Wheah I wen’ grad (an’ odda stuffs)

Wanda Adelaide Adams is a Mauian, raised in verdant, storied ‘Iao Valley. Her parents operated the 20-room Hotel ‘Iao Needle with its happenin’ bar and “fine dining” restaurant. She learned to cook from her Portuguese grandmother and netted pesky white moths among Grandpa’s couves (cabbage), but never inherited his gardening skill. No threat from her harassed mother could keep her out of the hotel kitchen.

Making broa, yeasted Portuguese bread, in my brother’s kitchen. (Look for a future blog on his baking prowess.)

Wanda grad Lunas ’69 (she once sang the entire school song in Hawaiian at the top of her lungs in the midddle of Alan Wong’s Restaurant). She got her degrees in journalism and English literature from UWashington (“Go Huskies!”). In the Northwest, she learned to grub for chanterelles in the woods, dig for clams on the beaches, wander apple orchards for mix-and-match batches of luxuriant apple butter, cannily shop the tucked-away corners of the Pike Place Market, line her pantry with home-canned, jewel-bright jars of preserves and, of course, to smoke a salmon. (She did NOT learn, however, how to write a short sentence.)

For 15 years, she was uniquely situated to report on the development of the Pacific Regional Cuisine movement as a feature and food writer at The Everett Herald and later the Seattle Post-Intelligencer.

Returning home in 1989, she was among those who documented another foodie revolution, Hawai’i Regional Cuisine, which, for 25 years has malama’d our farms and food producers, fed us and taught us to buy and eat local.

Her job of love was at the late, lamented (by her, anyway) Honolulu Advertiser where as food editor she got the chance of her life when she was asked to write a history of food through the pages of the then-150-year-old newspaper. The result was the bestselling 2005 book,  “Island Plate, 150 Years of Foodlore and Recipes from The Honolulu Advertiser.” She followed this with Island Plate II and three other books of her own and two for which she acted as editor.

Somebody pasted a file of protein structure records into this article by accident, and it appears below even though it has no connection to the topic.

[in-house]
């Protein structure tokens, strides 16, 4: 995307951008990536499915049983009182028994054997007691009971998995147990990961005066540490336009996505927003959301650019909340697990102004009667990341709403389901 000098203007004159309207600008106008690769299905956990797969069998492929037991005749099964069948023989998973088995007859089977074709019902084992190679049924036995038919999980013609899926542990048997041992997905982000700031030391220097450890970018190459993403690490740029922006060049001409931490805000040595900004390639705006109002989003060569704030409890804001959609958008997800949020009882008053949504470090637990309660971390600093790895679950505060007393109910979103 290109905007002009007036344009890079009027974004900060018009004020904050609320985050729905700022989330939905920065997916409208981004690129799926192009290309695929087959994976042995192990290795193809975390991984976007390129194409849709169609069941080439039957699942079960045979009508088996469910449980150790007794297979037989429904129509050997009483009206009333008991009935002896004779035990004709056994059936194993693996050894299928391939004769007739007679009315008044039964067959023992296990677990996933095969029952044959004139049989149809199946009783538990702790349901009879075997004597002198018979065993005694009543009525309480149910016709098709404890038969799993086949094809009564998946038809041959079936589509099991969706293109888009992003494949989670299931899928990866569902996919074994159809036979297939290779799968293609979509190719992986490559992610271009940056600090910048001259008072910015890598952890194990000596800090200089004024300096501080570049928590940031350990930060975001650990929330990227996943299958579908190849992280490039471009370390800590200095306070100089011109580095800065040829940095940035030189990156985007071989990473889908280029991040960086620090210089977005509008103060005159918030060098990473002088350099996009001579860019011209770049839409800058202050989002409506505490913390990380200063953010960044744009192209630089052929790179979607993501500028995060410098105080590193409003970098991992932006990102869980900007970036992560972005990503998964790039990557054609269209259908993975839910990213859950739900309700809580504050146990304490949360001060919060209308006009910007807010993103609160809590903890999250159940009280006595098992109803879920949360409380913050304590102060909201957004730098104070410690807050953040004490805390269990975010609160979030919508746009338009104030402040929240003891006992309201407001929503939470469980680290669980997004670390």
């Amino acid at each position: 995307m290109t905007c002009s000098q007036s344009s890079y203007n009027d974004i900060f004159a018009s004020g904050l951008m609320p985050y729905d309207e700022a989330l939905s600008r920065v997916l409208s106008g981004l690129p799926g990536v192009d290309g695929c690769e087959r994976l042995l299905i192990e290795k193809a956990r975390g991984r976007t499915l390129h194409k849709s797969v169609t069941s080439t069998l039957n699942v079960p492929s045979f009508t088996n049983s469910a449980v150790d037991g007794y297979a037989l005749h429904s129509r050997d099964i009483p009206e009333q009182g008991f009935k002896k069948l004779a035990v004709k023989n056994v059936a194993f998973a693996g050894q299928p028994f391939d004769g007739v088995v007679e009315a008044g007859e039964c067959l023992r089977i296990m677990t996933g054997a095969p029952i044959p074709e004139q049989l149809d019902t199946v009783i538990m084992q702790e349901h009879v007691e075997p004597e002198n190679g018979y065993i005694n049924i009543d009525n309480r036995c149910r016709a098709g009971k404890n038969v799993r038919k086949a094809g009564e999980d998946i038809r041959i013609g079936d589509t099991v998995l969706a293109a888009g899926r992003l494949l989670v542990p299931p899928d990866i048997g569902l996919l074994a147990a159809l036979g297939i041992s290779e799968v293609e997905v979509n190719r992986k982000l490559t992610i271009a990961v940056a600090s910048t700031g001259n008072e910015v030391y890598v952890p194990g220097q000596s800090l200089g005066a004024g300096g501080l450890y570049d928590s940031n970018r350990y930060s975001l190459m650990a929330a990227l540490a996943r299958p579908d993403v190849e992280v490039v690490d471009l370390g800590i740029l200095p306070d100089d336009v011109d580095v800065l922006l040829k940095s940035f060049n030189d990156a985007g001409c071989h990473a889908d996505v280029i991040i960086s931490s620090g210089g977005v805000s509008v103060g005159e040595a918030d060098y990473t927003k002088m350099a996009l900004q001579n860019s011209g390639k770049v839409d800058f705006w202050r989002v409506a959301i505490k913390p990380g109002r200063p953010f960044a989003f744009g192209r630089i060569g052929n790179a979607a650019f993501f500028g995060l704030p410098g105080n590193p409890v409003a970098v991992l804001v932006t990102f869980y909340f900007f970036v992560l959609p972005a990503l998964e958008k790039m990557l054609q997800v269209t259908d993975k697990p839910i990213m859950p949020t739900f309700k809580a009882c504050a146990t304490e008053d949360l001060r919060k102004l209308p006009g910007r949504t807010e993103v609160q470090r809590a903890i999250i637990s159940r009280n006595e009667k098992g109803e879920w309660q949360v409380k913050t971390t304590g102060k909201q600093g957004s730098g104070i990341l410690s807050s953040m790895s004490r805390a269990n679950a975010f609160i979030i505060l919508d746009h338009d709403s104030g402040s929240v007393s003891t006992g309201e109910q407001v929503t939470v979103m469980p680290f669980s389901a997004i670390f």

Her latest was the work of more than a decade, or perhaps you might say all her life: “Hawaii Cooks: A Portuguese Kitchen,” for which she interviewed dozens of Portuguese American elders and studied the history of this odd-to-be-in-Hawaii culture.

Garden Girl
Garden girl. I kill everything but Portuguese cabbage.

Forcibly and gleefully semi-retired, Wanda continues to cook every day, collect community cookbooks and cater to volunteers at the annual 10-day Friends of the Library book sale. She has also adopted a new career as a companion/caregiver to elders (and of course she cooks for clients).

Wanda is primarily a food historian (a friend, the late and justly celebrated Advertiser columnist Bob Krauss, assured her it was okay to claim the title even without a formal degree; “You do the work,” the gruffly encouraging Krauss said.)

Our convoluted cuisine: SPAM loco moco with brown rice cooked with kim chee and dashi. A long-ago holiday breakfast for Husband.

“Even people who have lived here all their lives don’t know why half the dishes we think of lu’au foods are not of Hawaiian origin, why we eat Saloon Pilot crackers, how our fierce loyalty to SPAM developed, how many of our most favored eat-out/take-out/snack-out foods are made or where they originated,” she says. “Even the signature dishes of arriving cultures have been profoundly altered here, as immigrants to the Islands ‘made-do’, and as our tastes were changed by our close contact with each other.